Supervisor: Professor John Williams and Dr Fay Couceiro

Looking at the numbers of microplastics coming off the roads in Portsmouth, or looking at the removal of microplastics from road runoff by using a swale.

Microplastics removal from sewage

Supervisor: Professor John Williams and Dr Fay Couceiro

Looking at the effects of flocculation in primary sedimentation on microplastics removal from sewage.

NHS England’s Healthy New Towns

Supervisor: Professor Mark Gaterell

NHS England’s Healthy New Towns Programme recognises that places where people live have a significant impact on their mental and physical health. In particular, it highlights that ‘current house building targets present an opportunity to create places that support people of all abilities, and in all stages of life. They present the potential to facilitate healthier lifestyles and to meet demand for well-designed new homes in attractive communities where it is convenient to walk or cycle’.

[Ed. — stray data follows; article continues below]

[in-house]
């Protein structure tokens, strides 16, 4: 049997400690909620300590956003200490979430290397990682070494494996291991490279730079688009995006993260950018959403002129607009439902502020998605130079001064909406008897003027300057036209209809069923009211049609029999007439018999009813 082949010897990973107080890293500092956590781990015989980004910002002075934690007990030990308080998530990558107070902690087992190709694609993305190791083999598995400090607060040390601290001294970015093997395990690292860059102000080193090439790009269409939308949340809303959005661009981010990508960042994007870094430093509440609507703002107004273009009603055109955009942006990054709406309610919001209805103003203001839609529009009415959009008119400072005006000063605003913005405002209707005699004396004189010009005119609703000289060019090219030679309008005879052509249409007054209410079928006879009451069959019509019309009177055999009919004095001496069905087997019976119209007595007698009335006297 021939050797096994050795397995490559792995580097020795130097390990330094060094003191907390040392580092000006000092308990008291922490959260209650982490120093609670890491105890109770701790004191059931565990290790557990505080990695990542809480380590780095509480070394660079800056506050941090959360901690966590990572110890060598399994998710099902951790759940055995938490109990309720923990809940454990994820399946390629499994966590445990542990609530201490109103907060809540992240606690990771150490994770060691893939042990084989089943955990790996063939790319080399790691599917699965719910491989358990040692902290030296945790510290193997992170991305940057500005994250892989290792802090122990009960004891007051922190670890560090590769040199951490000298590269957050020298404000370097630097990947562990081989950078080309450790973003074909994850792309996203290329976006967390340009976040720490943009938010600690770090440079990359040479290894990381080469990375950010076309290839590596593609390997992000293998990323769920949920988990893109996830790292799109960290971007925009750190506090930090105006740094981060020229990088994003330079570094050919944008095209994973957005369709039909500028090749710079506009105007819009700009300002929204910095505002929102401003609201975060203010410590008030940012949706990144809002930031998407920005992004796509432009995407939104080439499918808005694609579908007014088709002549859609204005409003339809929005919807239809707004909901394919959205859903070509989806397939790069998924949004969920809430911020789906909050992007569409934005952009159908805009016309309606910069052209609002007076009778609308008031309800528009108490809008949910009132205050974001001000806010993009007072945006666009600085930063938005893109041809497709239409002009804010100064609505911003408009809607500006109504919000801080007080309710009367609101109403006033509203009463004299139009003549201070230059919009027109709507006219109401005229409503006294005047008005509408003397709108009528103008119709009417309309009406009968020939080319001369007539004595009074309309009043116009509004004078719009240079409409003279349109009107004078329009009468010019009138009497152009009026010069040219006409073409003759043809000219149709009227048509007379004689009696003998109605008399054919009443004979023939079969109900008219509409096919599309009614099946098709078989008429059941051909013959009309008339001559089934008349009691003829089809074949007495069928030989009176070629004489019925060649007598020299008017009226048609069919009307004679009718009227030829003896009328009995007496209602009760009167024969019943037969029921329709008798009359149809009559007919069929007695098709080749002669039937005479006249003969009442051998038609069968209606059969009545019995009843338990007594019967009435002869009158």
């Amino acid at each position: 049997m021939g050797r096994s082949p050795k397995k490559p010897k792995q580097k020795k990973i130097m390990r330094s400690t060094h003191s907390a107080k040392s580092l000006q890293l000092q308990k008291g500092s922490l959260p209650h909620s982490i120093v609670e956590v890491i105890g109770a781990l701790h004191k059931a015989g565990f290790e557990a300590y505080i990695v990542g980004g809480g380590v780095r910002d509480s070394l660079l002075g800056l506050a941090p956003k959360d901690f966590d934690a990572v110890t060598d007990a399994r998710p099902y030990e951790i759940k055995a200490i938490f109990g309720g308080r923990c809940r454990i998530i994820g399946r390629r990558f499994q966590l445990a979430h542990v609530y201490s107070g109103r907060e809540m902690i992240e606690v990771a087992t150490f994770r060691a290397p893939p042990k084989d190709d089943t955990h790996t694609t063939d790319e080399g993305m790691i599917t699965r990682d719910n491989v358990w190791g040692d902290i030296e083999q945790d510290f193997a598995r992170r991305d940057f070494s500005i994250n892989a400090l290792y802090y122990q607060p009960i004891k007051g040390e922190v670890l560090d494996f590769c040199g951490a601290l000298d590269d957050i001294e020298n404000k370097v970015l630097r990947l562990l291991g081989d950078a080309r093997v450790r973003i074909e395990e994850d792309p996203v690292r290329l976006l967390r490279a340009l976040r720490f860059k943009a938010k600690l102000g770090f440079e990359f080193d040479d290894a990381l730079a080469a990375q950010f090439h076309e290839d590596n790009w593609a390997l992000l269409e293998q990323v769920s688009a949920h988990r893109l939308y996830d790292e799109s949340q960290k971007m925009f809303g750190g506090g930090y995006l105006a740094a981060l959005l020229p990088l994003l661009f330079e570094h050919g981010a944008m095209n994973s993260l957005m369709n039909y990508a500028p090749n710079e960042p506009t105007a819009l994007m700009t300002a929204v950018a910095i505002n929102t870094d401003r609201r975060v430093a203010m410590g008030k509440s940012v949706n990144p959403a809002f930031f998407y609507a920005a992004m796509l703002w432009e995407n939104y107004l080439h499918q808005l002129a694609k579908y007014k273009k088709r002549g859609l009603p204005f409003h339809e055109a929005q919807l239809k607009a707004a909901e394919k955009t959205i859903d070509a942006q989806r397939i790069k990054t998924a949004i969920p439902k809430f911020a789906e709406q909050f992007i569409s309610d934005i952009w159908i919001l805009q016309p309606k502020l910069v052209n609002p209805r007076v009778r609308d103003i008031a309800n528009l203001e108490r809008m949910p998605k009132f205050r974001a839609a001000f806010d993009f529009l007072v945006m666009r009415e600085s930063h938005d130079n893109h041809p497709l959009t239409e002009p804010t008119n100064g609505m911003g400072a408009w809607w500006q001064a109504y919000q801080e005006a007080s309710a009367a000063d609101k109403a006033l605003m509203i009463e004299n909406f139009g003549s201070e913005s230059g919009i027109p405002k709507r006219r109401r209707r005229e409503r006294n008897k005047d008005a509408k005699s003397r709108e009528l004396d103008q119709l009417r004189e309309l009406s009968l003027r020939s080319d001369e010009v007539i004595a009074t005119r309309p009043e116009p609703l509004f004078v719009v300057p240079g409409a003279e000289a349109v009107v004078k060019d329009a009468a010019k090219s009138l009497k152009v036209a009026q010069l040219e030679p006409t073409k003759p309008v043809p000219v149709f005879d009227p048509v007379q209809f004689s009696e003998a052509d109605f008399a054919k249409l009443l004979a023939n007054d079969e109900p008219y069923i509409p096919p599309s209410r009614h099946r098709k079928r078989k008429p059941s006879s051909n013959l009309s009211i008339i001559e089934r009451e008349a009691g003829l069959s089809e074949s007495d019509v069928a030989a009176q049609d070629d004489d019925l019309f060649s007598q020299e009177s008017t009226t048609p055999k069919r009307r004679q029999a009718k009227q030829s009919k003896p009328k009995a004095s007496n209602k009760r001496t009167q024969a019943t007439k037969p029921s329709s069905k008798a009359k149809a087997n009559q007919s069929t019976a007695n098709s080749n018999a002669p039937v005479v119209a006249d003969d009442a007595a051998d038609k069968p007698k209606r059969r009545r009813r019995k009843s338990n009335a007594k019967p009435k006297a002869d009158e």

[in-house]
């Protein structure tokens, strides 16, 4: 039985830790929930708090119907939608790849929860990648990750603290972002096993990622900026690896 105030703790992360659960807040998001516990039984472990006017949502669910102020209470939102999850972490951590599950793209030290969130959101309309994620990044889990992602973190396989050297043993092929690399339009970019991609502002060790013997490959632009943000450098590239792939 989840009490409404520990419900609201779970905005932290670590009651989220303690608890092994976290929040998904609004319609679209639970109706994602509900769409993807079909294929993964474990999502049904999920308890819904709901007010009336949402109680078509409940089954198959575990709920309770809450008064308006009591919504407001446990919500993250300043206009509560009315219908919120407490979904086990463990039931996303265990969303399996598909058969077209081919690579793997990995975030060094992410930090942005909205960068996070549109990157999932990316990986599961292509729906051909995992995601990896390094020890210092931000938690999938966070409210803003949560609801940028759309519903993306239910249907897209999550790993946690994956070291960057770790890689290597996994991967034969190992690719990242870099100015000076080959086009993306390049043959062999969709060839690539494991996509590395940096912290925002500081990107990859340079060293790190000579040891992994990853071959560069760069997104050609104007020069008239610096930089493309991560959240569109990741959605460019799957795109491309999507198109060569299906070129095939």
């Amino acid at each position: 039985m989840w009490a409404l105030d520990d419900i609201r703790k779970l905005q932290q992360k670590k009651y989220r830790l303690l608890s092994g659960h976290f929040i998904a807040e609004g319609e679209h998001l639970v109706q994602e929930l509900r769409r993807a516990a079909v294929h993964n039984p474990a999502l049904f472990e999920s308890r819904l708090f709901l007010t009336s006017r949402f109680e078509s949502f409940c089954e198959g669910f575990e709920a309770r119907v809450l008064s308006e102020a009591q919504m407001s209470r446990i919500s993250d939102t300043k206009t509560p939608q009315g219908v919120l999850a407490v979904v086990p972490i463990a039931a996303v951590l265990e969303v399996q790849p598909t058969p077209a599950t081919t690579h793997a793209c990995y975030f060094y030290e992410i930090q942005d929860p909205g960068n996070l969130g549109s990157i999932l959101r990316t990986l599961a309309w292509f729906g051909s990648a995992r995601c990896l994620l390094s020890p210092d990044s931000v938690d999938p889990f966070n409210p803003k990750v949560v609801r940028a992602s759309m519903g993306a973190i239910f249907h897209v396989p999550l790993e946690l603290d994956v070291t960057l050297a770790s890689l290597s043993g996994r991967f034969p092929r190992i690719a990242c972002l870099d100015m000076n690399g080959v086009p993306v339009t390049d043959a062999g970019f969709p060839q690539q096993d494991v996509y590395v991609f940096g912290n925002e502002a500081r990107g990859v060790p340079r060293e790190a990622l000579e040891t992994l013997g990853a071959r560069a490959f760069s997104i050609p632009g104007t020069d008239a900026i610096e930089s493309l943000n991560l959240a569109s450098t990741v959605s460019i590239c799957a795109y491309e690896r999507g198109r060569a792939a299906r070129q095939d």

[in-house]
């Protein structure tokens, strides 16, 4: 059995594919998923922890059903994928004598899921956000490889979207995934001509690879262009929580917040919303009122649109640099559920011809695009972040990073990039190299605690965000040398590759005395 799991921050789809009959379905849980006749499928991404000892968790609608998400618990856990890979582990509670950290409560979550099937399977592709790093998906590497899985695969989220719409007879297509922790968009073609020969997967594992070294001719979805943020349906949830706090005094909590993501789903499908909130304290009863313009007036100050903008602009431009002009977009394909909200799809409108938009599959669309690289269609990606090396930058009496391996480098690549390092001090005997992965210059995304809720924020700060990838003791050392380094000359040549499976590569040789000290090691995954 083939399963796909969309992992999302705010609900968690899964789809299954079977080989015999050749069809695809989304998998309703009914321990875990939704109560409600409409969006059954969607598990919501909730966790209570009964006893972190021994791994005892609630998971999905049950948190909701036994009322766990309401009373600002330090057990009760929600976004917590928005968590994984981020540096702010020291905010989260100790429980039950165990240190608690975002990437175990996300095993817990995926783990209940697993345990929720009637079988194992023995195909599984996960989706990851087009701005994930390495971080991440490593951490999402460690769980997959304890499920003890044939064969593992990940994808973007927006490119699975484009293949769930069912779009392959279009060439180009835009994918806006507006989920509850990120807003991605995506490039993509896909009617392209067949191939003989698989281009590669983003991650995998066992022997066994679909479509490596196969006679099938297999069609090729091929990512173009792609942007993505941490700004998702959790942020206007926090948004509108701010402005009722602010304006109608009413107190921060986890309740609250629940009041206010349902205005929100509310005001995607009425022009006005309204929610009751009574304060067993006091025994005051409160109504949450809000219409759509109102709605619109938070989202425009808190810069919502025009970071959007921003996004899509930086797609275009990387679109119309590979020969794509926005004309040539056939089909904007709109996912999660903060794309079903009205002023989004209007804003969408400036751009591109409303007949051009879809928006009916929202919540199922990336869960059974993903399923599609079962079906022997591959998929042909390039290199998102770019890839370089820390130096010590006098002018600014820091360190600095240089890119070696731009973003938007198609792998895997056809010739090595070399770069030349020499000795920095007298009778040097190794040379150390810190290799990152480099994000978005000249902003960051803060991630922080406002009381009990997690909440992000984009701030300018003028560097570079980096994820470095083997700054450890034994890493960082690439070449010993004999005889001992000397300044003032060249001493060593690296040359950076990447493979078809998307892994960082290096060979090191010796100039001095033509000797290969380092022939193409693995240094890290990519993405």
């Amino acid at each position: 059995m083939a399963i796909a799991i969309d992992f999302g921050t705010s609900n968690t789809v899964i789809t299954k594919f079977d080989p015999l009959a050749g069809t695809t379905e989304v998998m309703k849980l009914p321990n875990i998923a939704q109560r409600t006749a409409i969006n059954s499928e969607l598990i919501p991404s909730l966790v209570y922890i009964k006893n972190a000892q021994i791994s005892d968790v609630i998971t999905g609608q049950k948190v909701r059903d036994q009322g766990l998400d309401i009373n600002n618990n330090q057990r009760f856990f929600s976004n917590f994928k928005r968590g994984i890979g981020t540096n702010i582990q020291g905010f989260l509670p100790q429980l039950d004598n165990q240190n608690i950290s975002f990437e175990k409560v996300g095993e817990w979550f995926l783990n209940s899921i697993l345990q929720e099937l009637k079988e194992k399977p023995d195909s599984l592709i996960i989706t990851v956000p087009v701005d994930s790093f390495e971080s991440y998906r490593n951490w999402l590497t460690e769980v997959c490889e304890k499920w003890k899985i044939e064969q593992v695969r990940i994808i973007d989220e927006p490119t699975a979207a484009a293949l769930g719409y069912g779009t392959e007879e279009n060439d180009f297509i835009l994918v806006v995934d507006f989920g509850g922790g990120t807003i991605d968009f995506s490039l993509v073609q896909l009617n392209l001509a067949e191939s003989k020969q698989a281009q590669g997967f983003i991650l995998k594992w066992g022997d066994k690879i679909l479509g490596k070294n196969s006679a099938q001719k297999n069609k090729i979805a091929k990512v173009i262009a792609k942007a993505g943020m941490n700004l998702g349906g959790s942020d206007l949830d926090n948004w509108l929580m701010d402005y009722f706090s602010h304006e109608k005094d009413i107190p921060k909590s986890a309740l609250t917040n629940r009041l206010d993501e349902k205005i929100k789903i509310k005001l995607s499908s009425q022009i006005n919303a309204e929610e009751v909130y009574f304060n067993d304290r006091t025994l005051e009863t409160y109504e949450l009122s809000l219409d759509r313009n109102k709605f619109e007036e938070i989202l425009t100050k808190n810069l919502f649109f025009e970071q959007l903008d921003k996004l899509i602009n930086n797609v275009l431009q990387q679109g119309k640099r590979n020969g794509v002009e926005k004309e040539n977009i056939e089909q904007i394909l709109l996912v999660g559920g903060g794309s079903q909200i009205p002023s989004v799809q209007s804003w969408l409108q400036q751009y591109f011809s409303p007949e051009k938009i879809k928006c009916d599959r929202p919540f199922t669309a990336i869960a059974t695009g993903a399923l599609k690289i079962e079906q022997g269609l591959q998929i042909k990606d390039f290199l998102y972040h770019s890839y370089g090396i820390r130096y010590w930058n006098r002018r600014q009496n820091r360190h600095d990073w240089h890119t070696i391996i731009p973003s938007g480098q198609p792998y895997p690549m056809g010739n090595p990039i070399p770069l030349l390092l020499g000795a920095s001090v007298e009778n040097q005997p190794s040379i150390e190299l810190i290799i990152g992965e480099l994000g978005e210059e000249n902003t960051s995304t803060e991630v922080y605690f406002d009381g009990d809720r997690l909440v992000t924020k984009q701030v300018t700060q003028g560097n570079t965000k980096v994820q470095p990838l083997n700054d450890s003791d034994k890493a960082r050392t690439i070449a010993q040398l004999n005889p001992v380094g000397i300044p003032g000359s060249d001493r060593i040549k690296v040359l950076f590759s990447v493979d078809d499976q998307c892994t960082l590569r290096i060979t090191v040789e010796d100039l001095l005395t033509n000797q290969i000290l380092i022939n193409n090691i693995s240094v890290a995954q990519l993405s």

While any such initiative is to be welcomed, the current turnover rate in the UK housing sector means that 80% of the dwelling stock that we will be using in 2050 already exists. Consequently, if we are to ensure our built environment can deliver its potential mental and physical health benefits the nature of existing neighbourhoods also needs to be considered in light of the kind of priorities and principles outlined in the Programme.

This project aims to investigate the degree to which the principles of the NHS New Towns Programme can help to maximise the potential mental and physical health benefits of existing neighbourhoods.